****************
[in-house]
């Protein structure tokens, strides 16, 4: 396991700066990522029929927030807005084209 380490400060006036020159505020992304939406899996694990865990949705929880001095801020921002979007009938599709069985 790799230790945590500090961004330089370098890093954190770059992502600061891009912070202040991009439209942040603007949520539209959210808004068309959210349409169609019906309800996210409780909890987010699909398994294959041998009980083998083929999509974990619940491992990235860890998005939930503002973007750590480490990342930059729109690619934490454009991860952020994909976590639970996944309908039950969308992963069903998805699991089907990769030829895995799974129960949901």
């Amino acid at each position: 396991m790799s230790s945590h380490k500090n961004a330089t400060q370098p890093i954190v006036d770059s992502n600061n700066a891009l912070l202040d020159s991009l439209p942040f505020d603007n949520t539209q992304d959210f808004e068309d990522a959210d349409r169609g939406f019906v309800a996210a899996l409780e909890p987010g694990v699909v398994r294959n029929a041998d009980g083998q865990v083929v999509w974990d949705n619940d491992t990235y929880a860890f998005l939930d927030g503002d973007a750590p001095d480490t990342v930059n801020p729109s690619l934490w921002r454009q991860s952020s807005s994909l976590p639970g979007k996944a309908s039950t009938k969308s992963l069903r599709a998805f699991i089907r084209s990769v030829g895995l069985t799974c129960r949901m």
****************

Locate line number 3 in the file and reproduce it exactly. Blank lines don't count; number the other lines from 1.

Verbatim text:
């Amino acid at each position: 396991m790799s230790s945590h380490k500090n961004a330089t400060q370098p890093i954190v006036d770059s992502n600061n700066a891009l912070l202040d020159s991009l439209p942040f505020d603007n949520t539209q992304d959210f808004e068309d990522a959210d349409r169609g939406f019906v309800a996210a899996l409780e909890p987010g694990v699909v398994r294959n029929a041998d009980g083998q865990v083929v999509w974990d949705n619940d491992t990235y929880a860890f998005l939930d927030g503002d973007a750590p001095d480490t990342v930059n801020p729109s690619l934490w921002r454009q991860s952020s807005s994909l976590p639970g979007k996944a309908s039950t009938k969308s992963l069903r599709a998805f699991i089907r084209s990769v030829g895995l069985t799974c129960r949901m």